Bill Kramer, MBA, is the executive director for National Health Policy at Pacific Business Group on Health.
The appointment of a new conservative justice to the Supreme Court raised serious concerns that the legal challenge to the Affordable Care Act (ACA) would be successful. Following oral arguments over the law’s individual mandate in front of the Supreme Court on November 10, however, it appears most of the law is likely to survive. Still, we’re not out of the woods and it will be sometime before we know the outcome.
Overturning the law would entirely be cataclysmic. The primary impact, of course, would be on the estimated 12 million people covered under Medicaid who became eligible because of the ACA who would lose their coverage, the 9 million who receive subsidized health insurance through the federal and state exchanges, and those with preexisting conditions who would likely be screened out of individual coverage.
Although people who get their health insurance on the job were largely untouched by the ACA, large employers—and by extension, their employees—have an interest in the outcome of the SCOTUS decision. Here, we explore 3 ways a ruling against the ACA could impact employer-sponsored health insurance.
1) New Benefits Under the Law
The ACA ushered in coverage for adult children up to age 26 and did away with lifetime dollar limits on insurance coverage, a critical protection for people with serious illnesses, such as cancer, who easily wrack up eye-popping medical bills. Paying in full for preventive services with no cost-sharing, such as colonoscopies and mammograms, was also a requirement of the ACA with which large, self-insured employers were required to comply. If the law were overturned, employers would have to decide whether to eliminate these enhanced benefits. Based on surveys of our members, who are jumbo private employers and public organizations, it’s unlikely that many would do so. The story for midsize employers, however, may be very different.
2) Add Costs to Employee Health Insurance
In its 2018 report, the Business Case for Expanded Coverage, the Pacific Business Group on Health found that a big increase in the number of uninsured people due to a full repeal of the ACA would dramatically reduce hospital revenues. That’s likely to put upward pressure on prices paid by those with employer-sponsored coverage. It would also likely lead to poorer health for millions of people no longer able to access health care services such as preventive screenings, treatment for chronic conditions, mental health, and opioid abuse. This means that the pool of potential employees would be less healthy, leading to higher health benefits costs for newly hired employees. In other words, employers have a stake in ensuring that everyone has coverage and access to needed health services.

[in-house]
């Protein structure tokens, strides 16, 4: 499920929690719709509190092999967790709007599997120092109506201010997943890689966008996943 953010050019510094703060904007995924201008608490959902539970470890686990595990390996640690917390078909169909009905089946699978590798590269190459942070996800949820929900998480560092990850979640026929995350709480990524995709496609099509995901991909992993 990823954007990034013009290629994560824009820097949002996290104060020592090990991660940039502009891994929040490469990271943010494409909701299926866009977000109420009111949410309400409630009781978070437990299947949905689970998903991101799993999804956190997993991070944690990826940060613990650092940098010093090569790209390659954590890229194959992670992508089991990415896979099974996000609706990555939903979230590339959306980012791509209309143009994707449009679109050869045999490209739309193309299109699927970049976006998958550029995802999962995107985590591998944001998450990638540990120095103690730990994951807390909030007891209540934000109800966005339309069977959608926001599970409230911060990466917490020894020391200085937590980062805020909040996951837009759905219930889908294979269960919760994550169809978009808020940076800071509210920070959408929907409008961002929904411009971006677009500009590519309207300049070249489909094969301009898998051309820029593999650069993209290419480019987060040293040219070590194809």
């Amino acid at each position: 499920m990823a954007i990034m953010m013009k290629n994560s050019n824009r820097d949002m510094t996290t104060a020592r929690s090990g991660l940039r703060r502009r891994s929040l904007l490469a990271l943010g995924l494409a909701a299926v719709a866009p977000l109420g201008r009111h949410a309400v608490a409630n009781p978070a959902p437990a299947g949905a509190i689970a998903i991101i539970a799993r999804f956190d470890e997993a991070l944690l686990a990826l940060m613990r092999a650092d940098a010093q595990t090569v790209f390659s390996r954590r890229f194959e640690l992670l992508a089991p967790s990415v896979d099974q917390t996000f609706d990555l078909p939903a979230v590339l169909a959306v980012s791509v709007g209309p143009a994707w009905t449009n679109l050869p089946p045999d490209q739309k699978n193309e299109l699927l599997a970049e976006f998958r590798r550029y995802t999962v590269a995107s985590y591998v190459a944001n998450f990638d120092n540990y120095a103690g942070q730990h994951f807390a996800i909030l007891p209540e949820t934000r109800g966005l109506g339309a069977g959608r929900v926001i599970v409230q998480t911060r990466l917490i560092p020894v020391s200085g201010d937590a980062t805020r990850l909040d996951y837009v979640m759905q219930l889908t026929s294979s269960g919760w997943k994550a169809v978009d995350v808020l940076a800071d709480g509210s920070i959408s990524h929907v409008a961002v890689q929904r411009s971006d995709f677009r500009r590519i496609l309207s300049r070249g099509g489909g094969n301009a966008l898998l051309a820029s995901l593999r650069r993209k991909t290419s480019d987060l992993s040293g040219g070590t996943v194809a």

3) Tools to Encourage Competition and Lower Prices
The ACA also created tools intended to increase market competition and lower costs. Under the law, for example, a new mechanism for approving biosimilars offered the potential of new drugs that could introduce price competition for expensive biologic medicines. The Center for Medicare & Medicaid Innovation was established with the goal of changing the way doctors and hospitals are paid to reward improved quality and/or lower costs. And the development of accountable care organizations created the potential for improved care coordination and quality, as well as lower costs. While less direct in their impact, over time the loss of these tools could lead to higher overall costs for employers and the millions of Americans who get their health insurance on the job.
Beyond ACA Repeal
Although the repeal of the ACA would have serious consequences, it is not the only important health policy issue for employers and their employees. In addition to dealing with the coronavirus disease 2019 pandemic, policymakers must address the ongoing crisis of high health care costs. Cost containment is not getting the attention it deserves. We need to find ways to strengthen primary care, accelerate the movement to population-based payment models for hospitals and clinicians, prohibit anticompetitive practices by certain health care industry players, and address the problem of industry consolidation.
Our nation faces serious health care challenges, including the possibility of ACA repeal. We will need to find ways to overcome partisan differences to address the ongoing problems of inadequate coverage and access, high costs, inconsistent quality, and health inequities. Employers can and should make their voices heard in these debates.